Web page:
LC: As a translator and reviewer, how should reviewers be writing about work in translation?
EJ: It’s an important and difficult question, because often you get commissioned to write four hundred words on [the book]. And you’re like, OK, that leaves me how many words to actually say what I think of the translation? Like, ten?
There’s a huge amount of creative and intellectual labour that goes into a translation and it needs to be given its due. I think it also depends on your language skills as a reviewer, because, for instance, I tend to review a lot of things were written in Spanish, partly because I love reading Latin American literature, and partly because I love reading translations and then being able to, without looking at the Spanish, sometimes see what the translator has done and what solutions they’ve come up with. I find that really satisfying.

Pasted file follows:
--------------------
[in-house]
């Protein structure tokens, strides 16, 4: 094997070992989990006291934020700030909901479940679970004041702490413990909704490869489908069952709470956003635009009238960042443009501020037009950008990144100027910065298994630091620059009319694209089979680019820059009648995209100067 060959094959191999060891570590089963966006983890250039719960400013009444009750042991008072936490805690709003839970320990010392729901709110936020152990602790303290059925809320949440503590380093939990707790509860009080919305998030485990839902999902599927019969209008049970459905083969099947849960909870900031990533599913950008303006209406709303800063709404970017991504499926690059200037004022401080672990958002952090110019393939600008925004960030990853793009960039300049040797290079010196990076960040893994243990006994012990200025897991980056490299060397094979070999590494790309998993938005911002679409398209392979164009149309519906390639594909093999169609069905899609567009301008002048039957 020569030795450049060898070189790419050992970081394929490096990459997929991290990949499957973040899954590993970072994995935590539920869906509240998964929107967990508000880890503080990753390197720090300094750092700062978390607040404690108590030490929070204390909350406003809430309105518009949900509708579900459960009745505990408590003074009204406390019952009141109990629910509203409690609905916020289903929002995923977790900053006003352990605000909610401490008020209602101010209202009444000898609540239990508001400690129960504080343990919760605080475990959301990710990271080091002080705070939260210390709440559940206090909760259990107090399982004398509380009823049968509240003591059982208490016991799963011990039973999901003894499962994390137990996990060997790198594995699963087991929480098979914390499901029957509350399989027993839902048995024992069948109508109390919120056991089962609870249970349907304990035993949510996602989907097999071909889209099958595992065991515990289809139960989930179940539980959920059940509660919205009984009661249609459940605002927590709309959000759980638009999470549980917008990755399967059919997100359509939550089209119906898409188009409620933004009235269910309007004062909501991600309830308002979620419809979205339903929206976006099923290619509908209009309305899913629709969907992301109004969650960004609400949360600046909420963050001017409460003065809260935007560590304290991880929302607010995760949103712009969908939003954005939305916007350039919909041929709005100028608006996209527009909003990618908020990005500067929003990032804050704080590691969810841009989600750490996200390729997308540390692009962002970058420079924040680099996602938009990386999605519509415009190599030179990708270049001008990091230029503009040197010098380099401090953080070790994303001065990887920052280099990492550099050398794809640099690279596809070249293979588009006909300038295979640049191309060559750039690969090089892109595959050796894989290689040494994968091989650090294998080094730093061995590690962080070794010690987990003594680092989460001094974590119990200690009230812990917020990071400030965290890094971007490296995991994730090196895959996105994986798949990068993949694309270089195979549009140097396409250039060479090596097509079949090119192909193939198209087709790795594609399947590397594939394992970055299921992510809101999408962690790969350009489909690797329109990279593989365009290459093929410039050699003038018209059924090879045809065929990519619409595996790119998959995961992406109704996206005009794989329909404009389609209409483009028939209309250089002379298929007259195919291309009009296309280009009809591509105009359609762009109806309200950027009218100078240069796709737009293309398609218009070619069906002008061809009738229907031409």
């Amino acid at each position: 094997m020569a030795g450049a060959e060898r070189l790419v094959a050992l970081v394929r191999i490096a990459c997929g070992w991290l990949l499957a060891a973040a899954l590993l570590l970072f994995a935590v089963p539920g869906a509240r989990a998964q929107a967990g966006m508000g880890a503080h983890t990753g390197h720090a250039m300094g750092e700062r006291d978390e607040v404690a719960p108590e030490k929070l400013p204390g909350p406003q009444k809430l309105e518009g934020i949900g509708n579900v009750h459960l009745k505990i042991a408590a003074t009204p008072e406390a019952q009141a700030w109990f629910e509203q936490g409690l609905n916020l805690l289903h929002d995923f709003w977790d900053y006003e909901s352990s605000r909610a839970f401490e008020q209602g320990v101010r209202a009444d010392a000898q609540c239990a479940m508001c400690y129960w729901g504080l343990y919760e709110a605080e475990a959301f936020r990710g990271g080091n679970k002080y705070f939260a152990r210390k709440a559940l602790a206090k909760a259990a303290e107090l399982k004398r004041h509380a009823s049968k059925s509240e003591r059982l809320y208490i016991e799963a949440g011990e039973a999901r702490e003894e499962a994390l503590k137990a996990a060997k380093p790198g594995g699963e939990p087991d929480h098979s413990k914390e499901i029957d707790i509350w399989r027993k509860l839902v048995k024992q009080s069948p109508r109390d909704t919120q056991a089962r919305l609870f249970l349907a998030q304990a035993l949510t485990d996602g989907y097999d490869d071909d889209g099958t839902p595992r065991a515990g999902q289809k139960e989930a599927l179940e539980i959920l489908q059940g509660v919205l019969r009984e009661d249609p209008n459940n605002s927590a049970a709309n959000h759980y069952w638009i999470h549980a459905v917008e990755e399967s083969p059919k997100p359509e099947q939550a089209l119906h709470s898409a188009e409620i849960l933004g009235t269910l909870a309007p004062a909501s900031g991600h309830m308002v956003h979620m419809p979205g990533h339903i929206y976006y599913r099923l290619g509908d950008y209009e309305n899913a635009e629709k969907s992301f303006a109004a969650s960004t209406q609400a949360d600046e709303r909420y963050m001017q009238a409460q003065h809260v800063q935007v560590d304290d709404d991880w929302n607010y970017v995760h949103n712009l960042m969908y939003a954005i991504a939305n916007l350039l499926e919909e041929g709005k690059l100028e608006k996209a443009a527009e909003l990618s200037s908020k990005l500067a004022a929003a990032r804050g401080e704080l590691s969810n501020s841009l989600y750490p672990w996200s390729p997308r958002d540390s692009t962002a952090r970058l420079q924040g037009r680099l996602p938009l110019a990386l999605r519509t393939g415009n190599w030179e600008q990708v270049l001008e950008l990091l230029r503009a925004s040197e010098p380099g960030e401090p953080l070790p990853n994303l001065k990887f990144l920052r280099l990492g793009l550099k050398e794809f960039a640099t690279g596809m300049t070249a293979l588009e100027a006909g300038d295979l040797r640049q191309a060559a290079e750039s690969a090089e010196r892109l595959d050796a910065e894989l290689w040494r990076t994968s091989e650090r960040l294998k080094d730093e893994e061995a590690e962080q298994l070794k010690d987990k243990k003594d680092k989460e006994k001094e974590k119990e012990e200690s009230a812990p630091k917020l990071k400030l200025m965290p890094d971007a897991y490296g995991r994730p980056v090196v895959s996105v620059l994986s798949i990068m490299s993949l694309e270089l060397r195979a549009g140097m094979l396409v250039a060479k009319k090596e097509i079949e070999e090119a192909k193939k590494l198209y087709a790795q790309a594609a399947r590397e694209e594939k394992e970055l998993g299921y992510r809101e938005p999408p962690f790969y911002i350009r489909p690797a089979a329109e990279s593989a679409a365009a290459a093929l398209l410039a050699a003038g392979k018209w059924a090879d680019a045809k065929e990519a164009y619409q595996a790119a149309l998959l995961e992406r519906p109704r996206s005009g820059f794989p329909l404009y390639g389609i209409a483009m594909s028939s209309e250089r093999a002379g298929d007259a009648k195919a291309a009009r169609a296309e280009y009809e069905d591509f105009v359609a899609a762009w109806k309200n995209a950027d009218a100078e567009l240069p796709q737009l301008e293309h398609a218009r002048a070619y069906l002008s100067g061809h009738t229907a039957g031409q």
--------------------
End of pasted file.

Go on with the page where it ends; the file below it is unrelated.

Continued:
I think that you have to be a bit responsible about how you’re reviewing writers. Think about your own limitations, as a reviewer, and play to your strengths. If I were to review a book that was translated from Hungarian, say, it’s more difficult to comment on specifics, but what I can comment on is the English. And without making any assumptions about the ‘faithfulness’ of the translation, I can talk about style in English.
LC: When you come to read fiction for pleasure, review, or translation, do you look for different things?
EJ: Not really. The sort of thing that I want to translate is precisely the sort of thing I want to read. I’m largely interested in translating contemporary fiction written by women; I love reading young writers; I love reading really contemporary stuff. That’s what most excites me and that’s what I would love to translate as well.